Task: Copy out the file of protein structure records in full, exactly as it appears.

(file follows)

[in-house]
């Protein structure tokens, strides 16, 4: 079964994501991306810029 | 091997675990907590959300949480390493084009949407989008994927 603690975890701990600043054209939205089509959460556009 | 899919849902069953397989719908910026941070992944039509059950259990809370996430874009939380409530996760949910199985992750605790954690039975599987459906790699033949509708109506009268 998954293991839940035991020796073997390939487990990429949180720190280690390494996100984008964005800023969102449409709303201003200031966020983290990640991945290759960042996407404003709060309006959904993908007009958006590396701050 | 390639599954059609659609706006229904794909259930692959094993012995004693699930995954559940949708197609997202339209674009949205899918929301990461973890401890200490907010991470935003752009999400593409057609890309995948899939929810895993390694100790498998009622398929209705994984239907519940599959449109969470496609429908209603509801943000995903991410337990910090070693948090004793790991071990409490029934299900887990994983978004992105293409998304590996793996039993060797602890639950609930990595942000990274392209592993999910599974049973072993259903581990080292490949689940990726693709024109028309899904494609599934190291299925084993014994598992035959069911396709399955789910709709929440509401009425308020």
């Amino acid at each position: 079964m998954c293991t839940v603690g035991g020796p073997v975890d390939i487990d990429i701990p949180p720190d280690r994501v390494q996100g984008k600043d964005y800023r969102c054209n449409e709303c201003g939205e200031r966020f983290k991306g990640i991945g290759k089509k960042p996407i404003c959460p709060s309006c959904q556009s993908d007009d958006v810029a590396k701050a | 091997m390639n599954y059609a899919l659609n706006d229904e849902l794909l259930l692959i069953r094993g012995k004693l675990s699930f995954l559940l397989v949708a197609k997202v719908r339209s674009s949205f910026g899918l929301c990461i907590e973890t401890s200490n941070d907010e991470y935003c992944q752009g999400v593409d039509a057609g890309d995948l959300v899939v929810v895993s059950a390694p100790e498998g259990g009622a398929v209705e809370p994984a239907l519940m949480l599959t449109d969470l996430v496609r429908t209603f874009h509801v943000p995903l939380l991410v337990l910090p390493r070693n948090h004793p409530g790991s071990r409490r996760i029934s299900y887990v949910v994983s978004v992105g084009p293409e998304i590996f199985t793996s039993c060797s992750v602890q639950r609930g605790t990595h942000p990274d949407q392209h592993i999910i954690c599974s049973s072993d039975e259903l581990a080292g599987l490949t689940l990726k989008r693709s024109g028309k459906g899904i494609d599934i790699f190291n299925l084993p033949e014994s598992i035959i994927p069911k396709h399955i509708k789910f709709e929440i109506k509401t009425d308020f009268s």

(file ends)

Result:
[in-house]
């Protein structure tokens, strides 16, 4: 079964994501991306810029 | 091997675990907590959300949480390493084009949407989008994927 603690975890701990600043054209939205089509959460556009 | 899919849902069953397989719908910026941070992944039509059950259990809370996430874009939380409530996760949910199985992750605790954690039975599987459906790699033949509708109506009268 998954293991839940035991020796073997390939487990990429949180720190280690390494996100984008964005800023969102449409709303201003200031966020983290990640991945290759960042996407404003709060309006959904993908007009958006590396701050 | 390639599954059609659609706006229904794909259930692959094993012995004693699930995954559940949708197609997202339209674009949205899918929301990461973890401890200490907010991470935003752009999400593409057609890309995948899939929810895993390694100790498998009622398929209705994984239907519940599959449109969470496609429908209603509801943000995903991410337990910090070693948090004793790991071990409490029934299900887990994983978004992105293409998304590996793996039993060797602890639950609930990595942000990274392209592993999910599974049973072993259903581990080292490949689940990726693709024109028309899904494609599934190291299925084993014994598992035959069911396709399955789910709709929440509401009425308020």
């Amino acid at each position: 079964m998954c293991t839940v603690g035991g020796p073997v975890d390939i487990d990429i701990p949180p720190d280690r994501v390494q996100g984008k600043d964005y800023r969102c054209n449409e709303c201003g939205e200031r966020f983290k991306g990640i991945g290759k089509k960042p996407i404003c959460p709060s309006c959904q556009s993908d007009d958006v810029a590396k701050a | 091997m390639n599954y059609a899919l659609n706006d229904e849902l794909l259930l692959i069953r094993g012995k004693l675990s699930f995954l559940l397989v949708a197609k997202v719908r339209s674009s949205f910026g899918l929301c990461i907590e973890t401890s200490n941070d907010e991470y935003c992944q752009g999400v593409d039509a057609g890309d995948l959300v899939v929810v895993s059950a390694p100790e498998g259990g009622a398929v209705e809370p994984a239907l519940m949480l599959t449109d969470l996430v496609r429908t209603f874009h509801v943000p995903l939380l991410v337990l910090p390493r070693n948090h004793p409530g790991s071990r409490r996760i029934s299900y887990v949910v994983s978004v992105g084009p293409e998304i590996f199985t793996s039993c060797s992750v602890q639950r609930g605790t990595h942000p990274d949407q392209h592993i999910i954690c599974s049973s072993d039975e259903l581990a080292g599987l490949t689940l990726k989008r693709s024109g028309k459906g899904i494609d599934i790699f190291n299925l084993p033949e014994s598992i035959i994927p069911k396709h399955i509708k789910f709709e929440i109506k509401t009425d308020f009268s």